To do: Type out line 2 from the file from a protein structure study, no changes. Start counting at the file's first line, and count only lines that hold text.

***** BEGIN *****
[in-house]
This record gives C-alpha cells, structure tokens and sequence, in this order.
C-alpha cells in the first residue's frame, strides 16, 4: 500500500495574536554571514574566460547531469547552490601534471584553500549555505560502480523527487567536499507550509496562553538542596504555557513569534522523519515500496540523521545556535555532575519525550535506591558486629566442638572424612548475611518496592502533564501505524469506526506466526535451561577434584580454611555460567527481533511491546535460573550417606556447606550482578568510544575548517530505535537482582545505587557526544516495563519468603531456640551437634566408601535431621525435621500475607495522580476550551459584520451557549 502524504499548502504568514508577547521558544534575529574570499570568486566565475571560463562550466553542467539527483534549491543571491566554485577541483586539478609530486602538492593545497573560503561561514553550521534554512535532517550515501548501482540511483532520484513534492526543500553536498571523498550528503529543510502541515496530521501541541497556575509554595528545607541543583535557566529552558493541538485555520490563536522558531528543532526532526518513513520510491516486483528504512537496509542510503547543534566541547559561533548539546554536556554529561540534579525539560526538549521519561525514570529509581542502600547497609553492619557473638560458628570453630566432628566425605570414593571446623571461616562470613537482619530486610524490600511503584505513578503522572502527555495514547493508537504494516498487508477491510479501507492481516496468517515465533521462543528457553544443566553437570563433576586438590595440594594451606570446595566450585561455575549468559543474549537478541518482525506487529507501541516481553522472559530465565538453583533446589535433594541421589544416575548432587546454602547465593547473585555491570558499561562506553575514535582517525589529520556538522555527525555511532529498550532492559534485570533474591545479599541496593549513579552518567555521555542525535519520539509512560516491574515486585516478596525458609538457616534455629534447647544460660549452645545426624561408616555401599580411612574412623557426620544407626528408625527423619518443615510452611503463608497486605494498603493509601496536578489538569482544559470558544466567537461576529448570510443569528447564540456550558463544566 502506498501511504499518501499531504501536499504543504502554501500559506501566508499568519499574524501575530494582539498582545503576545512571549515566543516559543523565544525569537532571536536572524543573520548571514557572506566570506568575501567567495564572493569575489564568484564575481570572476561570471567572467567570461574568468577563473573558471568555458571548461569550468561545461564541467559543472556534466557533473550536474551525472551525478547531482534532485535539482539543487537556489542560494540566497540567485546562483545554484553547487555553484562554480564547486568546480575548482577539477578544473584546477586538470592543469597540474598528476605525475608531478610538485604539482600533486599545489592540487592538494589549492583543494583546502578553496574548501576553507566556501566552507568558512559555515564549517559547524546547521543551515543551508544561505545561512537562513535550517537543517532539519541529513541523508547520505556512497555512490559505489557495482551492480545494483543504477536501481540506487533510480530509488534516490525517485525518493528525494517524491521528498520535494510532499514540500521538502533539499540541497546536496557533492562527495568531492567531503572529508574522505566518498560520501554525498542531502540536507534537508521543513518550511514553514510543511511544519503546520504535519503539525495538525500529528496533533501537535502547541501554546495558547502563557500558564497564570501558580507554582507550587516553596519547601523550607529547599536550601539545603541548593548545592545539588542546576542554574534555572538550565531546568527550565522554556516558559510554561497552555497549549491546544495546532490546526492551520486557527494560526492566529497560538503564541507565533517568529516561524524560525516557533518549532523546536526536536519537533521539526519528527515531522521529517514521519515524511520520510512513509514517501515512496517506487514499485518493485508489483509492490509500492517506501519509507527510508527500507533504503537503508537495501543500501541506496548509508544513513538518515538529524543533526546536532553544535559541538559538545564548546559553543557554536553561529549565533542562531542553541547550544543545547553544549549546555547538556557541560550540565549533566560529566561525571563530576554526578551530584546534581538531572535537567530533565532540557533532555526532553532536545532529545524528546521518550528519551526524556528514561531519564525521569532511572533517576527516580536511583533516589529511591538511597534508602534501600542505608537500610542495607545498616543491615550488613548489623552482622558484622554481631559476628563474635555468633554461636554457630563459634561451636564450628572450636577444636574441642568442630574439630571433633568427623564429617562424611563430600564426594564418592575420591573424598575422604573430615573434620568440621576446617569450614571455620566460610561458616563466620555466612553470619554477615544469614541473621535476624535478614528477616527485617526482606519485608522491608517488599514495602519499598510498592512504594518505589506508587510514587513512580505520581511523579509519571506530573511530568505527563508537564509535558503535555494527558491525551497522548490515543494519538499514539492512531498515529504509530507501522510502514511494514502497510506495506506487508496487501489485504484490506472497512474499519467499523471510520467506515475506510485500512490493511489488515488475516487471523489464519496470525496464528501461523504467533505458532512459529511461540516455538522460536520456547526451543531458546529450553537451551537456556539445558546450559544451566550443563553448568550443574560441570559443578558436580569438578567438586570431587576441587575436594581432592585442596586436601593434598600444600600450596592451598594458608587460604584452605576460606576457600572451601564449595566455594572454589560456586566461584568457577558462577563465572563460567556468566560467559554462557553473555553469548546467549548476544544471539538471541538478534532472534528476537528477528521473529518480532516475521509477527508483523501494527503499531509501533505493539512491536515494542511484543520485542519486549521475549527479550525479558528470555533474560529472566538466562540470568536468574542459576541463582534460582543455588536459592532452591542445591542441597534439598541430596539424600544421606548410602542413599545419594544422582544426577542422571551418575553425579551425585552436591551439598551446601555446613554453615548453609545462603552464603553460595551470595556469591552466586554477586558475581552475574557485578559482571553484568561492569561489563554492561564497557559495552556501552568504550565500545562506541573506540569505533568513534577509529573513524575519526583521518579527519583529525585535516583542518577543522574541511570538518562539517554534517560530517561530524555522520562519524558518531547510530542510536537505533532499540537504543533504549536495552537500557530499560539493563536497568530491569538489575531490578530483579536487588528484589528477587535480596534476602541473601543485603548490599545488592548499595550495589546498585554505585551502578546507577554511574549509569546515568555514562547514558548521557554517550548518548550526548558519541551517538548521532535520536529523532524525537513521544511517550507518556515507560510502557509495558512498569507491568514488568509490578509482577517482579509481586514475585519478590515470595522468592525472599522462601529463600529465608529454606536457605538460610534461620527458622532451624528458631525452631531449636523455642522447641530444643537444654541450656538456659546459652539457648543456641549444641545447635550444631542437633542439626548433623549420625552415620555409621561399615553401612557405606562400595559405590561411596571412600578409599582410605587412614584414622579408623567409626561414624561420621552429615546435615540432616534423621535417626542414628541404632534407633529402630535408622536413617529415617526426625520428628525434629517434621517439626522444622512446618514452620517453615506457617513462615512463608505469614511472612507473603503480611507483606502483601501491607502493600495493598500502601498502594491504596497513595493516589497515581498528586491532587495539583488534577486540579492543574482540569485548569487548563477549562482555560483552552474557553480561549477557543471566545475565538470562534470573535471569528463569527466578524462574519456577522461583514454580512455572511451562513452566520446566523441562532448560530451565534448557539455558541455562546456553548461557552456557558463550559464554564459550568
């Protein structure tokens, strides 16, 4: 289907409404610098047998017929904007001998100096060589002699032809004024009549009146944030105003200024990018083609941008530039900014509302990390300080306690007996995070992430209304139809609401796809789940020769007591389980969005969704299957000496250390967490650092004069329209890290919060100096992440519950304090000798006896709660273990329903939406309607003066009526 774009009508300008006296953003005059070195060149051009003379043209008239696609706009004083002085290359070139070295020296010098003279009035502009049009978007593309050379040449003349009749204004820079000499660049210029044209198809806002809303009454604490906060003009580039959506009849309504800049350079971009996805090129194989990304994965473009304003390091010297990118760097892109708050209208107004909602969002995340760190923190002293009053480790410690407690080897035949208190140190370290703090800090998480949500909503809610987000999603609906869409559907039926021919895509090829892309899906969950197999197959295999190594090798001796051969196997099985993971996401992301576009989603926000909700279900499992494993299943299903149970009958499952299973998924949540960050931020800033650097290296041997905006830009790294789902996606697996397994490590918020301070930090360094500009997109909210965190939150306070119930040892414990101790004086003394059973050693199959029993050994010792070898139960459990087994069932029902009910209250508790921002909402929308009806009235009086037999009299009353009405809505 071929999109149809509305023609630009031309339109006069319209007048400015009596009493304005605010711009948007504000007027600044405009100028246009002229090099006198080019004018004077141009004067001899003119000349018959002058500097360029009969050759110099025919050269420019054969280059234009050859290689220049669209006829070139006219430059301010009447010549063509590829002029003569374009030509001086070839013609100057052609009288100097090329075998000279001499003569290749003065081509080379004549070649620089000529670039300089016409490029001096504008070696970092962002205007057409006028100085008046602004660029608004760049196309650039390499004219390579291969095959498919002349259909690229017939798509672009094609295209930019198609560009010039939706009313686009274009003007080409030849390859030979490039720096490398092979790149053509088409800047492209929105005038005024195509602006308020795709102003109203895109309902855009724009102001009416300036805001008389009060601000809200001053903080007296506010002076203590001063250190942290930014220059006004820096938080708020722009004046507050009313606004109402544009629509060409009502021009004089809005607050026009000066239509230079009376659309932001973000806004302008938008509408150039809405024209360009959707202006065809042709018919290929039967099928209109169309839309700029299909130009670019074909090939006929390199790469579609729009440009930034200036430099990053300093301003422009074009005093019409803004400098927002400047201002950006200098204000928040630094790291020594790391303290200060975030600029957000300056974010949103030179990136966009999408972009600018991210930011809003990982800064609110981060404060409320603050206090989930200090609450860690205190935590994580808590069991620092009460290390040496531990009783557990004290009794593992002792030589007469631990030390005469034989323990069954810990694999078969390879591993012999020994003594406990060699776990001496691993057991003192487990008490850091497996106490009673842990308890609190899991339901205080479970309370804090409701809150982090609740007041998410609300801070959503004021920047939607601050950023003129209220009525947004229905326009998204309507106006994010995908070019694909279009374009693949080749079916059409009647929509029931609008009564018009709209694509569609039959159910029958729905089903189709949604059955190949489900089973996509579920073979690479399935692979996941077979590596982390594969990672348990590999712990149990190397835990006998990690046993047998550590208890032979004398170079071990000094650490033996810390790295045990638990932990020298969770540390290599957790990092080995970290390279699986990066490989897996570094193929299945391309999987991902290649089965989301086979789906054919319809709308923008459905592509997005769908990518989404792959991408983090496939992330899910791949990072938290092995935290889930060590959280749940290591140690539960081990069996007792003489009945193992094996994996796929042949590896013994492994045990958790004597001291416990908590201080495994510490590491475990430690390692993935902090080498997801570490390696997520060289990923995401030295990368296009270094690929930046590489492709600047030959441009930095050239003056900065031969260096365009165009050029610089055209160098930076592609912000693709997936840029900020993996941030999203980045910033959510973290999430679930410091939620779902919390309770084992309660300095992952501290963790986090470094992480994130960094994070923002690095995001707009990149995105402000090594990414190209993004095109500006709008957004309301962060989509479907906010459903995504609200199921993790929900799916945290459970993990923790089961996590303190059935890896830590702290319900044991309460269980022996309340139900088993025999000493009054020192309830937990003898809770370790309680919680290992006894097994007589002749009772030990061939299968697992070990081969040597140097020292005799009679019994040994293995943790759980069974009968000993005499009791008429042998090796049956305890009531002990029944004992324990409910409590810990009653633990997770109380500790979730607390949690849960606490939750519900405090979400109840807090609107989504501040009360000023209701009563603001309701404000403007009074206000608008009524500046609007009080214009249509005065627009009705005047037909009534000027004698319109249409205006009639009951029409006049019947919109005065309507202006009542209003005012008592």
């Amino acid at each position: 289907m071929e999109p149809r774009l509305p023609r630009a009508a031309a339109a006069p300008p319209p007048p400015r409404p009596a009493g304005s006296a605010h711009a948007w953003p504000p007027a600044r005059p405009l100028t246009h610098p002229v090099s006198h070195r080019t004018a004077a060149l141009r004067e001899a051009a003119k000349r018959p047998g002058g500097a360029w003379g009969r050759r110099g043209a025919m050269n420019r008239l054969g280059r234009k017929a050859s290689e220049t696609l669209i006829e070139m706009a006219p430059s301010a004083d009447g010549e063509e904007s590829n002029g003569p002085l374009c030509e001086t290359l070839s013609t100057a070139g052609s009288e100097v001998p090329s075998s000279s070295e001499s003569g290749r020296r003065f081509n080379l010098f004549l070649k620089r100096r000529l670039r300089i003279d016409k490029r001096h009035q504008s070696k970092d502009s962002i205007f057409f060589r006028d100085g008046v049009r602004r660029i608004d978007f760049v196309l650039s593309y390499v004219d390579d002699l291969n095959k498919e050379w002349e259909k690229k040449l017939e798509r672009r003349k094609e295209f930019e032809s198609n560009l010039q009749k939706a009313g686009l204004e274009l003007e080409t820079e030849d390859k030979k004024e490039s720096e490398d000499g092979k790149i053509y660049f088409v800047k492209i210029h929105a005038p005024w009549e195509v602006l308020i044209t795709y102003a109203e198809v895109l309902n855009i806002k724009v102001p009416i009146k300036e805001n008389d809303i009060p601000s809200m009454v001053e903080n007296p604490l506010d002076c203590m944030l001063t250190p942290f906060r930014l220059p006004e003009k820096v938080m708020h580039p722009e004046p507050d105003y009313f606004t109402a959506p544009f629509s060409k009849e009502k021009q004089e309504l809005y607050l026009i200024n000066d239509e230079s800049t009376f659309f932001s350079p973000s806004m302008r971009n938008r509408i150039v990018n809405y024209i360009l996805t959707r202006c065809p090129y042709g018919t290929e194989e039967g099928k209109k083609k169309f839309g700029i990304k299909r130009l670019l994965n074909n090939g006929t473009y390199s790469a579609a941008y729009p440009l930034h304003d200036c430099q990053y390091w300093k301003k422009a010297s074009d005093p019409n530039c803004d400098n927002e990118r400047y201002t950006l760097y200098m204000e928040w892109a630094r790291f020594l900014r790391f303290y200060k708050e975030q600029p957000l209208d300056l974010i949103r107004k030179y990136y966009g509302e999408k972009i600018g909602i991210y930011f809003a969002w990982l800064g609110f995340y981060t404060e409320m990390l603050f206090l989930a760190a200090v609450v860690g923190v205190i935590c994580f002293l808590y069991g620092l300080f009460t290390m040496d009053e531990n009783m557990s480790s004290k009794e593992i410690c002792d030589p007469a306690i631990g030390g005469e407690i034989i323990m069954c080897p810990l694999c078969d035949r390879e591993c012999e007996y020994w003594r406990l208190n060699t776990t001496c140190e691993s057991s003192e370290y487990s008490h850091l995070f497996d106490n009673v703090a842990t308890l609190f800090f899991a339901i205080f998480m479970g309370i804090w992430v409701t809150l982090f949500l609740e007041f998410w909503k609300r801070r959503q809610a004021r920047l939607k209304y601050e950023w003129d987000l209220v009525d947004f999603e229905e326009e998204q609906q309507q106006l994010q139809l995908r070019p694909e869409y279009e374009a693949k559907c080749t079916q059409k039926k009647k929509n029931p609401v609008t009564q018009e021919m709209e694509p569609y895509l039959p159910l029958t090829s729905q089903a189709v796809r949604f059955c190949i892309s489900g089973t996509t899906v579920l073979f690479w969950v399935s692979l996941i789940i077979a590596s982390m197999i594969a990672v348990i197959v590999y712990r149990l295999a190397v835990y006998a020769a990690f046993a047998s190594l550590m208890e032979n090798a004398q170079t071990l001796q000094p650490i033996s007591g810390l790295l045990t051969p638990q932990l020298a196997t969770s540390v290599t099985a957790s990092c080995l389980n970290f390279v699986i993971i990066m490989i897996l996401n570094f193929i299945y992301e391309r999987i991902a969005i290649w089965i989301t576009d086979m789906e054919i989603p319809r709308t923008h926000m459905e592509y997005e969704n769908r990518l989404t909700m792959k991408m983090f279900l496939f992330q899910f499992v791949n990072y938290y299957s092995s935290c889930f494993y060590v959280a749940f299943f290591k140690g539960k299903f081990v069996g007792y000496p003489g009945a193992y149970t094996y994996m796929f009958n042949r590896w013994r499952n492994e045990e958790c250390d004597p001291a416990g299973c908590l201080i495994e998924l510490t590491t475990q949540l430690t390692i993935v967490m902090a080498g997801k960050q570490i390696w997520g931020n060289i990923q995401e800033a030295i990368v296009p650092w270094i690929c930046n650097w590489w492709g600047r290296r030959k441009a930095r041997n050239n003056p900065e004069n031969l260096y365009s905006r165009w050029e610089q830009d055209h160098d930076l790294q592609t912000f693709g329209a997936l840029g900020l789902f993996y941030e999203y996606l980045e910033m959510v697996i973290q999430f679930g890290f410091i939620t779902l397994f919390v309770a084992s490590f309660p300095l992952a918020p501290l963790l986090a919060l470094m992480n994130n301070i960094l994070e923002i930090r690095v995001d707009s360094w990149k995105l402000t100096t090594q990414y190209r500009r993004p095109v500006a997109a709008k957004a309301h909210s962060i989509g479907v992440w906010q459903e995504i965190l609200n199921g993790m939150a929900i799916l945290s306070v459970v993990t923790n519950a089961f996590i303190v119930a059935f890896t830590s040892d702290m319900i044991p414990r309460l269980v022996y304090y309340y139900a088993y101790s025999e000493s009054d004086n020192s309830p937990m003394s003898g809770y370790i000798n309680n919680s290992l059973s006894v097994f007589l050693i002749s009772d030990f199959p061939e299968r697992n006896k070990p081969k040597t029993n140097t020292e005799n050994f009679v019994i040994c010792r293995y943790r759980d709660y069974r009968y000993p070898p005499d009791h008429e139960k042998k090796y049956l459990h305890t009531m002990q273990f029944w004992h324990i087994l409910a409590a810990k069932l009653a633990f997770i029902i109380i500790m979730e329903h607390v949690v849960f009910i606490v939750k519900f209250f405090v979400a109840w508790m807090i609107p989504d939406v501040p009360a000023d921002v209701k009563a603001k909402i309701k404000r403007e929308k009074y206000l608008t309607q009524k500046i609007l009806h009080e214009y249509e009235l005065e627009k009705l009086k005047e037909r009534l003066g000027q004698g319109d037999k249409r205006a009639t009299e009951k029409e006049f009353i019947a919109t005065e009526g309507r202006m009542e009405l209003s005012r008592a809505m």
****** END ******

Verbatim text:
This record gives C-alpha cells, structure tokens and sequence, in this order.